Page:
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Types of Historical Maps (cont.)

Town Plans                         View image of Ralph Agas's plan of Oxford 1578

Town plans were first produced by Elizabethan cartographers alongside Estate and

Ralph_Agas_map_of_Oxford_1578.gif
County maps but it was the town plans contained in Speed’s county series of 1612 that set the standard for those to follow. Such plans frequently attempted an element of three dimensional mapping purporting to be a ‘bird’s-eye’ or perspective view. A copy of an 1884 publication by the Oxford Historical Society entitled Old Plans of Oxford can be viewed online at the
National Library of Australia. It contains 16th and 17th century town plans of Oxford city.

 

Transport Maps                View the interactive Gough Map               

The term transport maps may include road, rail and coastal maps. These remained important to aid private or commercial travel with earliest forms from medieval times but largely with roots in the sixteenth century. Such maps could be produced for a specific route in strips or as a general map of available lines of communication. The Gough Map, dating from around 1360 is the oldest route map of Great Britain. Also known as the Bodleian Map, its history and provenance can be reviewed on the Bodleian Map Room website.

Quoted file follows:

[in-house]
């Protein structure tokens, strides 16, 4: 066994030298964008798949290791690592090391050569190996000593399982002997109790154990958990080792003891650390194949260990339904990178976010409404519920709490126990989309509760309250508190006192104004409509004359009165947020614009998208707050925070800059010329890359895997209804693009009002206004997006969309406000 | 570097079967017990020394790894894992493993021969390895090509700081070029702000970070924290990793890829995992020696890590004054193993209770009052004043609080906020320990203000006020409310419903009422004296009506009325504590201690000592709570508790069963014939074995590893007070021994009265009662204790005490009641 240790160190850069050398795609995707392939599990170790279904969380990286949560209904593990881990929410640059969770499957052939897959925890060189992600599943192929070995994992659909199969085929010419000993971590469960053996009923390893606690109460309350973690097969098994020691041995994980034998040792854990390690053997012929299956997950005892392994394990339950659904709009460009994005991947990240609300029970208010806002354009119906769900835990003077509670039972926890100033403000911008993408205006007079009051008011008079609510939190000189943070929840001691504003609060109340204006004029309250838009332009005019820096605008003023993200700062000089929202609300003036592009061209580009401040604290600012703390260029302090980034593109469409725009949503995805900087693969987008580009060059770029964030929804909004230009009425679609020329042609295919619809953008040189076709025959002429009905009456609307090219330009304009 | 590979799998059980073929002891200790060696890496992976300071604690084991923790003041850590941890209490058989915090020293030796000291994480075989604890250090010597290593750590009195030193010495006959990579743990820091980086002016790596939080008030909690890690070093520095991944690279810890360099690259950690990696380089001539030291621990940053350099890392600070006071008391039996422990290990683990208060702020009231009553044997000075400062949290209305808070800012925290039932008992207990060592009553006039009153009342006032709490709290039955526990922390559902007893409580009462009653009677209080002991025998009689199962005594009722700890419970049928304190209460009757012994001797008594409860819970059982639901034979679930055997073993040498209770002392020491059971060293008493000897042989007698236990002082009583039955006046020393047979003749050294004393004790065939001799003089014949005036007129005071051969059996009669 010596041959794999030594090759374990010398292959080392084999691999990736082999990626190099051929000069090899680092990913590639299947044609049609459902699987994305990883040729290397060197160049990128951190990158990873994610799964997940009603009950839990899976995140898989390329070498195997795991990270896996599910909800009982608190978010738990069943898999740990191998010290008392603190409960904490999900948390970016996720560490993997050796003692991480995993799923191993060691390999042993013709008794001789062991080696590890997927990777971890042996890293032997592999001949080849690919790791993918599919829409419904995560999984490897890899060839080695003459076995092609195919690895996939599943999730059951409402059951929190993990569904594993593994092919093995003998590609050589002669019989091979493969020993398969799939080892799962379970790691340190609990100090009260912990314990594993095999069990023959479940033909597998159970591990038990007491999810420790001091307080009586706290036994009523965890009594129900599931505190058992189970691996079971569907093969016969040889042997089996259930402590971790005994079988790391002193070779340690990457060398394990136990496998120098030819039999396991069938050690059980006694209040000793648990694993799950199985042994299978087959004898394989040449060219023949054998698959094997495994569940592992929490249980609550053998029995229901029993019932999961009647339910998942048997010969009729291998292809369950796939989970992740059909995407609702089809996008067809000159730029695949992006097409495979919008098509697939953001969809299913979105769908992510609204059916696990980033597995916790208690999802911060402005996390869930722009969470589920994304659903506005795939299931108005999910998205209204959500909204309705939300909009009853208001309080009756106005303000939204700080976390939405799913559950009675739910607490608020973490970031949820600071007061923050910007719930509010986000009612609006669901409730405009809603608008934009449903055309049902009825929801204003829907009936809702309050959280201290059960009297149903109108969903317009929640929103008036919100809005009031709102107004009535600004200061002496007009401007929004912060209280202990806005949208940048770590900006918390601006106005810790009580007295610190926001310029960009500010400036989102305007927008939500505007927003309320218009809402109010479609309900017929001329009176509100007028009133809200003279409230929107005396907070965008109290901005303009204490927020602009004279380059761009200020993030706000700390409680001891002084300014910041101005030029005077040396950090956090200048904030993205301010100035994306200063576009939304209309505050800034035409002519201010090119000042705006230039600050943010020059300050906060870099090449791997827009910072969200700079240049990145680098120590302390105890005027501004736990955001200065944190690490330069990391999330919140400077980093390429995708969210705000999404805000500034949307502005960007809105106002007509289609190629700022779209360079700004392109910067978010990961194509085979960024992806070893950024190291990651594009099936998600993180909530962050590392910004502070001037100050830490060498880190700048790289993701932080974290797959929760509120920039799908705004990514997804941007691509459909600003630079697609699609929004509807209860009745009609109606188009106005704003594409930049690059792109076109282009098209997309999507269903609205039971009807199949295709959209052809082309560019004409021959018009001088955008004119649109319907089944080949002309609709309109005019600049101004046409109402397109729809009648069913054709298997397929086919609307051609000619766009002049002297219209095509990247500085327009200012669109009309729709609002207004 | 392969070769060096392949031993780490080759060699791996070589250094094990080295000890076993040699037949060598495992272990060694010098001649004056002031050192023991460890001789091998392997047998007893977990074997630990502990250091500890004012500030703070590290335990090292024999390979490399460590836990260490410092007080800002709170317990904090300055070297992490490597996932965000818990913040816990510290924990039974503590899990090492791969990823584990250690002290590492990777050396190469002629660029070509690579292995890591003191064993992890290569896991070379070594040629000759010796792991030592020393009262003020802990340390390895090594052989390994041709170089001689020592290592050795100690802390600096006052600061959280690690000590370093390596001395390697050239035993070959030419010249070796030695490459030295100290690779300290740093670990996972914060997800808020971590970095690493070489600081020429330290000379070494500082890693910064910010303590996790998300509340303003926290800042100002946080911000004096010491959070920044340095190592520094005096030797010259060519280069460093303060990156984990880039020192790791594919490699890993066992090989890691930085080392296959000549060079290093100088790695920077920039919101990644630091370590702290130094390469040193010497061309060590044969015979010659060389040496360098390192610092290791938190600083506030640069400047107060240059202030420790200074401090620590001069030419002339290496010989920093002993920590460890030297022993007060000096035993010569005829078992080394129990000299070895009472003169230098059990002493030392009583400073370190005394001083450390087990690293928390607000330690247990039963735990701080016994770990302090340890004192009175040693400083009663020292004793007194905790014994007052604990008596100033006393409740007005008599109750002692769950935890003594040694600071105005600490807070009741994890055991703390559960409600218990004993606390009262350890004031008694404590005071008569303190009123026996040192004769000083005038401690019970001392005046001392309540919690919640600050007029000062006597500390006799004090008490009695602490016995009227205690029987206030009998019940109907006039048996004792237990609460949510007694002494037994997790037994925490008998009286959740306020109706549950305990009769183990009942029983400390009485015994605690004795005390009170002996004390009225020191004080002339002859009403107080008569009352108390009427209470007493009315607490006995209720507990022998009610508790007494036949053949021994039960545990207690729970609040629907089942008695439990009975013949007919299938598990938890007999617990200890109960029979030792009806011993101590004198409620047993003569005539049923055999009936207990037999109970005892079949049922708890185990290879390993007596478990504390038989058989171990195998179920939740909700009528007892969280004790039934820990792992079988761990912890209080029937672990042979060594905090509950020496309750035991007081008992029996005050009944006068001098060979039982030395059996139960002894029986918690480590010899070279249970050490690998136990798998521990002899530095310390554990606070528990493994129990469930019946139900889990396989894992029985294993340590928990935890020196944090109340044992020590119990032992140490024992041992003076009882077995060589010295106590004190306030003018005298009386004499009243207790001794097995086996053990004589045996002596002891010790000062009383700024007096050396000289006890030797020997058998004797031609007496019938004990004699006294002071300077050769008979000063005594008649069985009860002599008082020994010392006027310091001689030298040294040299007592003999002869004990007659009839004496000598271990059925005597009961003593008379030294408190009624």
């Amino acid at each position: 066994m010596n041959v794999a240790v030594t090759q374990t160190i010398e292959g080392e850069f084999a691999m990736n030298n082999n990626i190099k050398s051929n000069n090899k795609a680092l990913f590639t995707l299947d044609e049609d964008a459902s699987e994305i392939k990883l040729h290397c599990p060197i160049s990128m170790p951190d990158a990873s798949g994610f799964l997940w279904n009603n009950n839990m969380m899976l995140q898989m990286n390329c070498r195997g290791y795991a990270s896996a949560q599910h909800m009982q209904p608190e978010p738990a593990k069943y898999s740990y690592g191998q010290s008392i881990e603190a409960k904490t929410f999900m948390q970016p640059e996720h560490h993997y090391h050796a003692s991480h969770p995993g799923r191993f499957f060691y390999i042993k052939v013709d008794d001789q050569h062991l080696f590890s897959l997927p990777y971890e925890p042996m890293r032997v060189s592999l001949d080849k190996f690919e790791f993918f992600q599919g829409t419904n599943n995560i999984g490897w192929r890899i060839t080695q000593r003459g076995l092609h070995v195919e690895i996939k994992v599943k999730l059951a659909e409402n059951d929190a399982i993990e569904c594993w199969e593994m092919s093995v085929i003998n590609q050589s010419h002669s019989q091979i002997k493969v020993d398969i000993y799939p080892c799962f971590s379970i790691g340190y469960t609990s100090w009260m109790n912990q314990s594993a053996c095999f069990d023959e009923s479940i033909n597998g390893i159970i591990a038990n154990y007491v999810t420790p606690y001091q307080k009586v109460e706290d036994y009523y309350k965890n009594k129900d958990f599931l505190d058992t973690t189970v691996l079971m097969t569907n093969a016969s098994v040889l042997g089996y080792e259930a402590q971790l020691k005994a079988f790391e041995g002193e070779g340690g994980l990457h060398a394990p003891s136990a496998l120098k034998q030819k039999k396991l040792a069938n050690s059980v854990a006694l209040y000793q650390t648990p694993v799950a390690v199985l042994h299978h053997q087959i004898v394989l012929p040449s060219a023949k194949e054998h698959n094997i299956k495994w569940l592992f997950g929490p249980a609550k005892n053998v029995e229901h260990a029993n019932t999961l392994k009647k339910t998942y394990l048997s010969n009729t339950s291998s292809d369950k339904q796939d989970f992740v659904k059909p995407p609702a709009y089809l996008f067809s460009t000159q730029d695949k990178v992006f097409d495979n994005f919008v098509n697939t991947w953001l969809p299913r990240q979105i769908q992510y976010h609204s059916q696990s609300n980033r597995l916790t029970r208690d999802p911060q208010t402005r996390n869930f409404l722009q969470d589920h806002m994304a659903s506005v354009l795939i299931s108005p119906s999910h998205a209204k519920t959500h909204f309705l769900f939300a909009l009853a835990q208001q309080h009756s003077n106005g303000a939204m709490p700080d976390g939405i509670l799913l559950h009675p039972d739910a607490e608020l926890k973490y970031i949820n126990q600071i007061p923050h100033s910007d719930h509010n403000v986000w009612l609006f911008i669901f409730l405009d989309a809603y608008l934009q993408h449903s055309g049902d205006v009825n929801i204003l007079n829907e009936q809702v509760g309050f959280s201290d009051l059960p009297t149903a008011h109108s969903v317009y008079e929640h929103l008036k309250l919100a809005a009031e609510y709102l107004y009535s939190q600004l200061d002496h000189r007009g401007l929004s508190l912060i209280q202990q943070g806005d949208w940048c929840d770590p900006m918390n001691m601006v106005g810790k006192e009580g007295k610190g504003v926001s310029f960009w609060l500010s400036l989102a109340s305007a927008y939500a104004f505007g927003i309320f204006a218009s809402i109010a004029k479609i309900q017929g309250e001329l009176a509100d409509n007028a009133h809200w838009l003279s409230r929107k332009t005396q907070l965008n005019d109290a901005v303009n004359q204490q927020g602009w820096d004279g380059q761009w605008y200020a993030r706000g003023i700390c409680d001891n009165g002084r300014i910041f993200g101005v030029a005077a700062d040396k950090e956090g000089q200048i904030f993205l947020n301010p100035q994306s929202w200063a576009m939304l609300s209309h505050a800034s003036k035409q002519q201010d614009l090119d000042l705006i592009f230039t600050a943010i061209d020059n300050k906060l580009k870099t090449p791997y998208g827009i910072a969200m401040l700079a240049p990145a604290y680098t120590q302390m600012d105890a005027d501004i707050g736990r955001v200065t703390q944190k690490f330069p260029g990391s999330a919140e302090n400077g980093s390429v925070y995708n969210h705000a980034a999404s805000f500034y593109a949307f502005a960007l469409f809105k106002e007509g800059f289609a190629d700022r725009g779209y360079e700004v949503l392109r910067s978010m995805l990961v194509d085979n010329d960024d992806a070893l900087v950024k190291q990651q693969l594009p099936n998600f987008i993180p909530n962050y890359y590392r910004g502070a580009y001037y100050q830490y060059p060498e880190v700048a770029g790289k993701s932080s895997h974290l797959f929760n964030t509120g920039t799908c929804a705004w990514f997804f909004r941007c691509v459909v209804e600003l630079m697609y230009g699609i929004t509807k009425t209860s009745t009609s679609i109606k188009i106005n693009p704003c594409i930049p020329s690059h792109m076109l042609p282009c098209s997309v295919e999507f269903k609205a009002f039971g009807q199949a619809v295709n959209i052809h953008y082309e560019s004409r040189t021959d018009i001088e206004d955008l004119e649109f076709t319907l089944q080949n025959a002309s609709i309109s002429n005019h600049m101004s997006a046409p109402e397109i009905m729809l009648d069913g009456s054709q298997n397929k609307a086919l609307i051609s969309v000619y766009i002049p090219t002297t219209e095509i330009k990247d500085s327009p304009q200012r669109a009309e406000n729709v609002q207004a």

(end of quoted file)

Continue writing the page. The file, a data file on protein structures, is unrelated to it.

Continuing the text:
Ordnance Survey

The Ordnance Survey (OS) had its origin in the need for accurate military mapping in the 18th centuryand was created as a branch of the Board of Ordnance. The first published OS maps covering Oxfordshire were surveyed between 1872-1880 at a scale of 25 inches to the mile. Examples can be viewed via the Bodleian Library Map Room on-line. Ordnance Survey historic maps are available on-line from Edina. A substantial subscription is needed to access this site and is largely limited to a number of educational establishments and professional organisations. These include Abingdon and Witney College, Oxford and Cherwell Valley College, Oxford Brookes University, The University of Oxford and The Open University. Oxfordshire OS maps are available at the Centre for Oxfordshire Studies and local libraries at Abingdon, Banbury, Didcot, Henley, Wantage and Witney.

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